Few readers of ROOM - The Space Journal will be unaware of the significance of 2019 in the realms of human spaceflight and it would be surprising if space book publishers were unprepared to celebrate the 50th anniversary of that first manned lunar landing. The fact that this one ‘got in early’ indicates the potential interest in producing a retrospective of what its subtitle calls “the Golden Age of Moon Explorers”.
It has also stolen a march on potential competition by offering something a bit different in terms of presentation. Rather than attempt to provide a comprehensive historical analysis, the author has summarised the era with a selection of carefully chosen photographs and quotations tied together by his own personal observations.
In covering the 24 men that went to the Moon, the book explains why they went; what they did; what they were thinking at the time; and how they decided to spend the rest of their lives. In eight chapters, it reviews what the lunar astronauts did before their Apollo assignments, how they were trained and some of what they did afterwards. It concludes with appendices, source materials and an index. Each astronaut gets a bio page with two photos and brief details of qualifications and experience.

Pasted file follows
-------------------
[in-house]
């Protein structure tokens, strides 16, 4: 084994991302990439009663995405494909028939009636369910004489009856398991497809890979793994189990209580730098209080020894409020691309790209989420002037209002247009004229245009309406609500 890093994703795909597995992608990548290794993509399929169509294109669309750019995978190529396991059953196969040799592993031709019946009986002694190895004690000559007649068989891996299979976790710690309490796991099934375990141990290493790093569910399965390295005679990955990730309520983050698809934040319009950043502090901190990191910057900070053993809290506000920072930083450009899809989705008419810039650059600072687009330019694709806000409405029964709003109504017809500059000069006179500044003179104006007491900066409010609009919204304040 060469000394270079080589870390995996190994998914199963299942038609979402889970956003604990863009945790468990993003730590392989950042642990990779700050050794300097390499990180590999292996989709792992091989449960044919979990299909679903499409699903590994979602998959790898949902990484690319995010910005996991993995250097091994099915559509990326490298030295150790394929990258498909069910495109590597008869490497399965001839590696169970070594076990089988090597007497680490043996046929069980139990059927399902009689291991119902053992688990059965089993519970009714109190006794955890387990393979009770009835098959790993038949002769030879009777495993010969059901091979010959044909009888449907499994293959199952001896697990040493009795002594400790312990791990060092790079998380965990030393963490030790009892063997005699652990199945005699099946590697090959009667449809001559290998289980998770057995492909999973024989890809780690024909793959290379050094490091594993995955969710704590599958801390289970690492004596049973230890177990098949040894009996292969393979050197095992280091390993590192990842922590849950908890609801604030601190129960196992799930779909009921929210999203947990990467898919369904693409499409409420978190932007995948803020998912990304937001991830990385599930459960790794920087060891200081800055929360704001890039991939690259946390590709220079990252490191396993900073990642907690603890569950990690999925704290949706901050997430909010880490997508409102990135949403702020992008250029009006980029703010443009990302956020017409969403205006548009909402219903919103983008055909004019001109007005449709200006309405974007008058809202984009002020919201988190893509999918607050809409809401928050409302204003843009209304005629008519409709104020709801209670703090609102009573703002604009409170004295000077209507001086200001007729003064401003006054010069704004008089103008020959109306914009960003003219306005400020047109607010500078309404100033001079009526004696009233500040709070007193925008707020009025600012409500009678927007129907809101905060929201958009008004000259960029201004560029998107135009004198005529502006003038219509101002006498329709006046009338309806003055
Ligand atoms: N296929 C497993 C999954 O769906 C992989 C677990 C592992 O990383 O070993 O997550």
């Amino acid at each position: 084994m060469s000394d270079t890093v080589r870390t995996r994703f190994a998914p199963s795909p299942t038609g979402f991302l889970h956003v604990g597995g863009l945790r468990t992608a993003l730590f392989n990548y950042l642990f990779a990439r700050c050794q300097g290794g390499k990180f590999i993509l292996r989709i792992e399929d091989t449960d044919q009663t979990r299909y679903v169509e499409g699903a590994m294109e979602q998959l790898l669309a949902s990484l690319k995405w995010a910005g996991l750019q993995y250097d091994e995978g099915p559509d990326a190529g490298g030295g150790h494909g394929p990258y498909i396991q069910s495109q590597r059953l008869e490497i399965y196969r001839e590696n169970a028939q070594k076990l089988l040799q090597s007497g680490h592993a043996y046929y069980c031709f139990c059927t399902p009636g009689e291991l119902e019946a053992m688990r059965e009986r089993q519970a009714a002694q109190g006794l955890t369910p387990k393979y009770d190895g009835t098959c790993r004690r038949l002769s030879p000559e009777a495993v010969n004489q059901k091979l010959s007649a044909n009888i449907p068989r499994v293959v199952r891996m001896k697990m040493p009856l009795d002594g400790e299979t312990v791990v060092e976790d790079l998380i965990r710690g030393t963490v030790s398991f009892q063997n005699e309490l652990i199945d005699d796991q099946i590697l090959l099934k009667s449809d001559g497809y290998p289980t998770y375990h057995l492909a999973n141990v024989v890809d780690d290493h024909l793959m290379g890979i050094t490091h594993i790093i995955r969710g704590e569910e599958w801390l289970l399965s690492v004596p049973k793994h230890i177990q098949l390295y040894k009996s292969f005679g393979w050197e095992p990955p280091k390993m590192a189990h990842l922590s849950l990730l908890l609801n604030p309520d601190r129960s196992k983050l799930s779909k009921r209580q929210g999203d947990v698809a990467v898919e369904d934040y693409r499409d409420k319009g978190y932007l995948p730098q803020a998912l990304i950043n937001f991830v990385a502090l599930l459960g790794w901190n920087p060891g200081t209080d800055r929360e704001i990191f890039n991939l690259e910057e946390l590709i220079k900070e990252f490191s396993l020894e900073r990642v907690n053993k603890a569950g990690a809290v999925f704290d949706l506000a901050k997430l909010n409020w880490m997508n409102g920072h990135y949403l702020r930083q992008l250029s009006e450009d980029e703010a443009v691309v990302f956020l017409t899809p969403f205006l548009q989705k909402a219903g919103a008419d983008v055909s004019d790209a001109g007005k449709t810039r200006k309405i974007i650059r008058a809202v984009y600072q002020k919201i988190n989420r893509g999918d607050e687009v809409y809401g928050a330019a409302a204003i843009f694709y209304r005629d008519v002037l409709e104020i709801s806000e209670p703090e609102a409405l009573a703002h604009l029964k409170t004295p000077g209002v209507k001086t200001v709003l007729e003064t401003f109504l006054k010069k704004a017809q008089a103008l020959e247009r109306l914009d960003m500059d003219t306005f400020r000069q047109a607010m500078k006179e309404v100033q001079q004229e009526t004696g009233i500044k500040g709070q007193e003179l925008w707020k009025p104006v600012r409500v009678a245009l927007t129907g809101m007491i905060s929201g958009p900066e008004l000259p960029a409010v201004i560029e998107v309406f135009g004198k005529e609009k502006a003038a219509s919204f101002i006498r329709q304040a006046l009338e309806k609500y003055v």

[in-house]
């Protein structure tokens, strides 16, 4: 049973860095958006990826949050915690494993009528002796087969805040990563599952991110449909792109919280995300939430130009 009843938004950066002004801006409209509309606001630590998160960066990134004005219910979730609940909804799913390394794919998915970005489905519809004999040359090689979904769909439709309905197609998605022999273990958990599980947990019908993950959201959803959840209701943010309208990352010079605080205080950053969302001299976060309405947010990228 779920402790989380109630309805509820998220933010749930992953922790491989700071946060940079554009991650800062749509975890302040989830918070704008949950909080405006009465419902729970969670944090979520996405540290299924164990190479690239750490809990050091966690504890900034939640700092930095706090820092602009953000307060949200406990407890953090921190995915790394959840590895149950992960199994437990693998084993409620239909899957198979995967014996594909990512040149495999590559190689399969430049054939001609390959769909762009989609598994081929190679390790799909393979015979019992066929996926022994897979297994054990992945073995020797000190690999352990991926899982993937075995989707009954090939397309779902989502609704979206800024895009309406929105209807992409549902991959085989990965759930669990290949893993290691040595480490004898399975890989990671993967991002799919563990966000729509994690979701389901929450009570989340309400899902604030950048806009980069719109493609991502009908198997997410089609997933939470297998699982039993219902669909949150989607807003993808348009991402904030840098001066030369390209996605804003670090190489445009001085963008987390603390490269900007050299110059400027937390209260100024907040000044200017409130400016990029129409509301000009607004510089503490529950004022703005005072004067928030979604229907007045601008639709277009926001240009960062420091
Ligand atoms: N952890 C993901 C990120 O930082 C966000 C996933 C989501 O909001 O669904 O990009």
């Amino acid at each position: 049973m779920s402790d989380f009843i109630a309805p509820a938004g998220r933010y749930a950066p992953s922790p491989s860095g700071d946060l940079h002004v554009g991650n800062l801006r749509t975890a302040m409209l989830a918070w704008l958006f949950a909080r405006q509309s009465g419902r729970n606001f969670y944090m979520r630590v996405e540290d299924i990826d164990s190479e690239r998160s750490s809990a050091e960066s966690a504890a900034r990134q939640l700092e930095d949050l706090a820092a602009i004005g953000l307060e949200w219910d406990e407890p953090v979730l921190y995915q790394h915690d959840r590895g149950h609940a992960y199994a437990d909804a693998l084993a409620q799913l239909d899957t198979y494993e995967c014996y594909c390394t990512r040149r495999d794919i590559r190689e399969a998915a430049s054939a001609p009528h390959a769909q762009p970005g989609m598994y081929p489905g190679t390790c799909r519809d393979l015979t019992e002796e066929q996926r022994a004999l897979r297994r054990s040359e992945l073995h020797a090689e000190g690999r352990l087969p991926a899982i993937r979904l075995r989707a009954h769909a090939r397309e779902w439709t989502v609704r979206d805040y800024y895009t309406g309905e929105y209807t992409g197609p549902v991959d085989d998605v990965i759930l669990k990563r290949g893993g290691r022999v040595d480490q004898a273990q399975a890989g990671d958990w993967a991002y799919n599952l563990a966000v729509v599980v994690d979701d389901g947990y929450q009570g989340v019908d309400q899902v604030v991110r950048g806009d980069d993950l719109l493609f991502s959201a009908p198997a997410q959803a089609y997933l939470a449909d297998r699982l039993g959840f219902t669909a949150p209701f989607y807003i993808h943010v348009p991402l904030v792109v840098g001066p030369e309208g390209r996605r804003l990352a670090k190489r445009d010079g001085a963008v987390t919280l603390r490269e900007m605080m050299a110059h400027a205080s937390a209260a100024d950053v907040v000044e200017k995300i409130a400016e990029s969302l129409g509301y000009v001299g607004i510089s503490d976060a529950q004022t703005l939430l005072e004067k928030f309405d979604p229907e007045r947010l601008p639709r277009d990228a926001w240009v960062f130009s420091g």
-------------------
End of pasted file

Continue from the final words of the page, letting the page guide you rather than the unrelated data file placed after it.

The rest of the book is well illustrated with colour photographs, which offer a nice balance between the ‘stock shots’ and those less often seen (among them many from the author’s own collection).
In his introduction, he reports his surprise at the fact that there is no single photograph that shows all 24 astronauts who went to the Moon, and even more surprisingly that “no one even thought to take a group photo of the 12 men who walked on its surface”.